Causes: a. Increase anion gap 1. Renal failure 2. Ketoacidosis (diabetic, alcoholic, lactic) 3. Toxins (salicylates, methanol, and ethylene glycol) b. Decrease anion gap 1. Diarrhea 2. Small bowel, biliary, pancreatic drainage 3. RTA 4. Urinary, GI anastomosis 5. Addition of HCl or congeners

4. Metabolic Alkalosis- results when there is either loss of fixed acids or gain in body buffers (HCO3) Expected pCO2 = ( actual normal HCO3) x 0.75 + 40 Limit : 55 mmHg Ex: 7.45 / 40.4 / 96.8 / 29 / 97.5% Expected pCO2 = (29 24) x 0.75 + 40 = 43.75 41 - 45 If actual pCO2 is more than expected, there is a concomitant respiratory acidosis If actual pCO2 is less than expected, there is a concomitant respiratory alkalosis

Causes: a. Loss of acids 1. extrarenal = vomiting 2. renal = diuretic 3. potassium depletion 4. primary aldosteronism b. Gain of Acid 1. HCO3 administration

OXYGENATION Normal values 1. seated: 104.2 0.27 (age in years) 2. Supine: 103.5 0.42 (age in years)

Room Air (FiO2= 0.21) = # of LPM x 4 +2o Patient <60 years old: pO2 = 100 20 Patient >60 years old: subtract 1 from 80 for every year above 60 years of age

On supplemental oxygen (FiO2 > 0.21) - compute for the P/F ratio

Causes of Hypoxemia 1. Central hypoventilation 2. Low FiO2 3. Decreased diffusing capacity 4. V/Q mismatched 5. Shunt 6. Low mixed venous oxygen

Indices of Oxygenation: AaDO2, aAO2, P/F a. aAO2 = >0.75 b. P/F = 400 500 c. AaO2 = <25 29 or (age) +4 4 the wider the gradient the more hypoxemic

1. aAO2 PAO2 = (Pbarometric PH2O) (FiO2)- pCO2 0.8 Pbarometric = 760 PH2O = 47 Ex = 7.38/ 38 / 90 / 22.4 / 96.6% at 48% FiO2 PAO2 = (760 47) x 0.48 - 38 0.8 = 713 x 0.48 - 38 0.8 = 295 aAO2 = actual pO2 in the ABG pAO2 = 90 295 aAO2 = 0.30

2. AaDO2 = difference in O2 in the alveolus and arterial blood Determines diffusing capacity/ efficiency of diffusion across the alveolar-capillary barrier pAO2 paO2 (found in blood gas) AaDO2 = 295 90 = 205 Interpret: corrected hypoxemia at FiO2 48% 3. P/F Ratio = pO2 FiO2 Normal for patient <60 = 400-500 Normal for patient >60 = multiply every year above 60 by 5 then subtract the total from 400 If the actual P/F ratio is less than expected, the patient is hypoxemic If the actual P/F ratio is equal to the expected value, the patient is non-hypoxemia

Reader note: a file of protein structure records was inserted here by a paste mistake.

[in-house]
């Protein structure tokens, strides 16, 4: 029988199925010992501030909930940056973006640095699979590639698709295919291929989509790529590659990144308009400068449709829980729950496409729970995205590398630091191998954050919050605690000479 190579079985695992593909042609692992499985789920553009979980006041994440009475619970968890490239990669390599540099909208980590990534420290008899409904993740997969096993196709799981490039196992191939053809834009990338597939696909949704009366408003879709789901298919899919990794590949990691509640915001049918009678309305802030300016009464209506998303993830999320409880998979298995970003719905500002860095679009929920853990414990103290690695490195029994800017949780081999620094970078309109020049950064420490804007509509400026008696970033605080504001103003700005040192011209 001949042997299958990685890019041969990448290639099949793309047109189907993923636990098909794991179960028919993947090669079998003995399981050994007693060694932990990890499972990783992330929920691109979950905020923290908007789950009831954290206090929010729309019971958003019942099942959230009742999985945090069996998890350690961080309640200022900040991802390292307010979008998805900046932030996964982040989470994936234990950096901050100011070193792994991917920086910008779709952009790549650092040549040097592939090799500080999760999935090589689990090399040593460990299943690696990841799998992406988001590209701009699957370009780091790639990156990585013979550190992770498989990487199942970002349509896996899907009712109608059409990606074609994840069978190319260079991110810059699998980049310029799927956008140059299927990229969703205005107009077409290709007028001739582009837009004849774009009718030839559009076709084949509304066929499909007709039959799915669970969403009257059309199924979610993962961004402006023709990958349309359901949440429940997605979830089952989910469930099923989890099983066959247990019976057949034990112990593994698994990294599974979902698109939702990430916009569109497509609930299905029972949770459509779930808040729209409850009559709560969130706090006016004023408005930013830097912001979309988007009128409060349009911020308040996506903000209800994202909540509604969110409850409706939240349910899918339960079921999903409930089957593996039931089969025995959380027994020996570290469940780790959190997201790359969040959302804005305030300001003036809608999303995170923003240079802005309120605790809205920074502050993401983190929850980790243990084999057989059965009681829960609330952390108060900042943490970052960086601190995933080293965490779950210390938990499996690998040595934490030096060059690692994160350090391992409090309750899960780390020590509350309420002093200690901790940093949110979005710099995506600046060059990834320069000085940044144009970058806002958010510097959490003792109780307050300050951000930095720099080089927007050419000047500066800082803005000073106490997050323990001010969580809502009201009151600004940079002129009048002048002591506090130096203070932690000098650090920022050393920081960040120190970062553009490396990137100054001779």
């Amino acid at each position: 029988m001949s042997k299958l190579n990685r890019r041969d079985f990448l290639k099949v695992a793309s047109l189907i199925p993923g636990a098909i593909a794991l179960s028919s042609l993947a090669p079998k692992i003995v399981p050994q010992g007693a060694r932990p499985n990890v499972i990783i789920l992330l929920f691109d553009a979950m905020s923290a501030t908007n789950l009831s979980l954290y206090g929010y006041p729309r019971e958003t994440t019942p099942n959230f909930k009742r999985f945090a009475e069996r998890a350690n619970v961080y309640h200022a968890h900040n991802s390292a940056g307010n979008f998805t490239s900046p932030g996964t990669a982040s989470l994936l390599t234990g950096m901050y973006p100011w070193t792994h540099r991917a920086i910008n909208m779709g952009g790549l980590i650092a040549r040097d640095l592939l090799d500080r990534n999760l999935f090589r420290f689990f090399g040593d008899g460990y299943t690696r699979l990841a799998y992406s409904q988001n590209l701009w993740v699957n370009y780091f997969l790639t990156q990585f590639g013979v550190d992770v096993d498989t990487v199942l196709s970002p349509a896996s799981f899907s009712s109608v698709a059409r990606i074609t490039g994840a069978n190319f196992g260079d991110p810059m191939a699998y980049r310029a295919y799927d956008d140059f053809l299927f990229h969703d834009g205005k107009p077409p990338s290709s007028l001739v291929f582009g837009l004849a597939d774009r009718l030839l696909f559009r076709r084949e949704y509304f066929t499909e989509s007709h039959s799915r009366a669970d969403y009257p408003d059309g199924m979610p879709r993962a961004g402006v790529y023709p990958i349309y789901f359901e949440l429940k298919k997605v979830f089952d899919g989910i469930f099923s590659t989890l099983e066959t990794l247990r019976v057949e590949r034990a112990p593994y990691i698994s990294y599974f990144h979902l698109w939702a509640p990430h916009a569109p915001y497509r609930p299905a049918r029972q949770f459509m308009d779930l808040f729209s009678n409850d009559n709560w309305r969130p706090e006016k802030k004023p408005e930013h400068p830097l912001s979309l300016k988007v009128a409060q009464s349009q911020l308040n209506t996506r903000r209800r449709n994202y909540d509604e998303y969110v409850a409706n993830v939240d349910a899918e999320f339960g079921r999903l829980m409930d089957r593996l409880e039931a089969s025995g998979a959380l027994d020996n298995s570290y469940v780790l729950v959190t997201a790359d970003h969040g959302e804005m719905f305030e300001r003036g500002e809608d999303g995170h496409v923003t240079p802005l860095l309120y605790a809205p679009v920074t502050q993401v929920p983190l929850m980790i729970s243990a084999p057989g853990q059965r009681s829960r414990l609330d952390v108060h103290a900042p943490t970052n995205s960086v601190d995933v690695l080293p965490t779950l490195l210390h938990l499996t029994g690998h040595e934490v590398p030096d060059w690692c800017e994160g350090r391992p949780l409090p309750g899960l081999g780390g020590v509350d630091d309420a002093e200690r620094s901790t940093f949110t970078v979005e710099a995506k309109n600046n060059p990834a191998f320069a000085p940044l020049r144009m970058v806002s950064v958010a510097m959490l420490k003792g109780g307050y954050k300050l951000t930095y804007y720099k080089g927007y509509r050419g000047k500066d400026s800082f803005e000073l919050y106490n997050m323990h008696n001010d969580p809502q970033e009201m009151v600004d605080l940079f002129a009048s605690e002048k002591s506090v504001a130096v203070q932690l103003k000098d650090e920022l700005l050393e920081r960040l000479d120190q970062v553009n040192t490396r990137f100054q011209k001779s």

HYPOXEMIA - Relative deficiency of Oxygen tension in arterial blood - Causes: 1. Hypoventilation- decrease volume of air moving in and out of the mouth/min (decrease minute ventilation) Ex: a. Drug induced CNS suppression (barbiturate overdose) b. Increase ICP due to brainstem compression c. Idiopathic (pickwickian syndrome)

Clinical detection: decrease Vt and decrease RR 2. Decreased Inspired O2 tension ascent to altitude leading to decrease in barometric pressure leading to decrease PAO2 and decrease PaO2 - Concern for respiratory patients in high altitudes

3. Diffusion abnormalities- rarely cause hypoxemia at rest - Significant only in patient with pre existing abnormalities in lung function who undergo exercise

4. V/Q Mismatch- low ventilation in normal perfused lung unit due to a. increase Raw (asthma, bronchitis) b. decrease Compliance (stiff lung: restrictive lung dse) c. increase compliance (emphysema) V/Q < 1

5. Shunt no ventilation with persistent perfusion in lung unit due to: a. airway closure (atelectasis) b. alveolar filling (aspiration, pneumonia, drowning) V/Q = 0

Differentiating Causes of Arterial Hypoxemia

Mechanism

AaO2

PaO2

Central N hypoventilation Shunt >60 Dec V/Q due to: Inc airway 30-50 resistance Inc compliance 30-50 Dec compliance >60

increase decrease

Response CXR to 100% O2 N N Abn White lung

N, inc N, inc decrease

N N N

Black lung Black lung

Evaluation of Hypoxemia Room air, patient < 60 year old 1. Mild hypoxemia, PaO2 < 80 mmHg 2. Moderate hypoxemia, PaO2 <60 mmHg 3. Severe hypoxemia, PaO2 <40 mmHg

Oxygen therapy: 1. Uncorrected hypoxemia: PaO2 < RA acceptable limit 2. Corrected hypoxemia: PaO2 > RA minimal acceptable limit; < 100 mmHg 3. Excessively corrected hypoxemia: PaO2 = 100mmHg < minimal predicted